This rose to 32% of nurses and midwives working in acute settings.

One nurse working in a London hospital told us that a ‘classic scenario’ is that junior nurses often feel as if they cannot stand up to senior staff, as they felt too intimidated.

‘Nurses can feel like they don’t have the voice or the experience to stand up to someone, when a referral is maybe being rebuffed,’ they said.

‘Working in the ED you’re trying to work out who these patients need to see, and often we are like the switchboard trying to get patients to the right specialties and translating and interpreting referral letters.

‘Often calls to other departments are met with antagonism – people talk to you like you’re stupid and sometimes treat you with downright malice. When it’s happening time and time again it can make you feel worthless.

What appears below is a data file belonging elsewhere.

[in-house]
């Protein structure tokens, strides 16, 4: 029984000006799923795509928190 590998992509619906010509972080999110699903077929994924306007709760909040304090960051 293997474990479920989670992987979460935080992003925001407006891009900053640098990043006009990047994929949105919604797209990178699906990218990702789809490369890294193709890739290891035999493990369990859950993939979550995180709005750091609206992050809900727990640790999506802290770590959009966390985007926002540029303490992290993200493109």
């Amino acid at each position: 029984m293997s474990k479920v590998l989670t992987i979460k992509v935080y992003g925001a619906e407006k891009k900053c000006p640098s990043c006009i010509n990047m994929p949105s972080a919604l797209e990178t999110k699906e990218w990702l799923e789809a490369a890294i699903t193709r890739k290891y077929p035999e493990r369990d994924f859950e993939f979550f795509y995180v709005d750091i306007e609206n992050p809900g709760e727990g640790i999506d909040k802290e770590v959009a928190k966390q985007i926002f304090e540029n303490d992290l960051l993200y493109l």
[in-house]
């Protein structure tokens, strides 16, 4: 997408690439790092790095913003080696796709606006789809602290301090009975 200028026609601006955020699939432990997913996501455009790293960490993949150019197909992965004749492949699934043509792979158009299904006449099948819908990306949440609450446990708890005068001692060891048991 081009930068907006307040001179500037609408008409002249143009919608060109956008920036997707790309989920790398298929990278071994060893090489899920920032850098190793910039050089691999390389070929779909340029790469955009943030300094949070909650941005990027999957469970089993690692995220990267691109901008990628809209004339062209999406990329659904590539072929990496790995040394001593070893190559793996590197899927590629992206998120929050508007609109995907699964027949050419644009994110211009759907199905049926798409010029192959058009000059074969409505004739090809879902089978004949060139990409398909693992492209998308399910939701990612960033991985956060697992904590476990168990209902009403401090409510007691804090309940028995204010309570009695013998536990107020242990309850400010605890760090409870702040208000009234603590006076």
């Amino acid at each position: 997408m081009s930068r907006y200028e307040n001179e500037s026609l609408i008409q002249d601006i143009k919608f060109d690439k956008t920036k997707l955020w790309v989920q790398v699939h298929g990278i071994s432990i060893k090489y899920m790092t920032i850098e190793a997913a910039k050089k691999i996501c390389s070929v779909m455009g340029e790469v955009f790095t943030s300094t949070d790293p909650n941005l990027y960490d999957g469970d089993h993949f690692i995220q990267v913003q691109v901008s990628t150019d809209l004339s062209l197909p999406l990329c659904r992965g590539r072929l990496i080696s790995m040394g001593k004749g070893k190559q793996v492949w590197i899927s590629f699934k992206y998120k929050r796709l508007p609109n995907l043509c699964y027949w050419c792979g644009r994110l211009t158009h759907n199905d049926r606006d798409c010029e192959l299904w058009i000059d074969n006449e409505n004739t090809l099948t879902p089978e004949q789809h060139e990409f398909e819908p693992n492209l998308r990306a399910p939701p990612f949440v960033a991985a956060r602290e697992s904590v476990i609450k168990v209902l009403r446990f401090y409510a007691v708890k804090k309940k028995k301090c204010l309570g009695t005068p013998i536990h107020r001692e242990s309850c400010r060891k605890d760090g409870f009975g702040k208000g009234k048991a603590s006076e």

‘You are working in a noisy environment often with no natural light. You are tired, working unsociable long hours with some of the most challenging patients.

‘Not only that, you are battling against decades of historical hierarchy in the NHS, which we don’t find in many other environments.’

University Hospitals Coventry and Warwickshire NHS Trust emergency consultant Chris Turner, who launched Civility Saves Lives with Sherwood Forest Hospitals NHS Trust nurse Denise Guzdz, says that ED nurses are particularly likely to be exposed to hostility and harassment at work.


Picture credit: iStock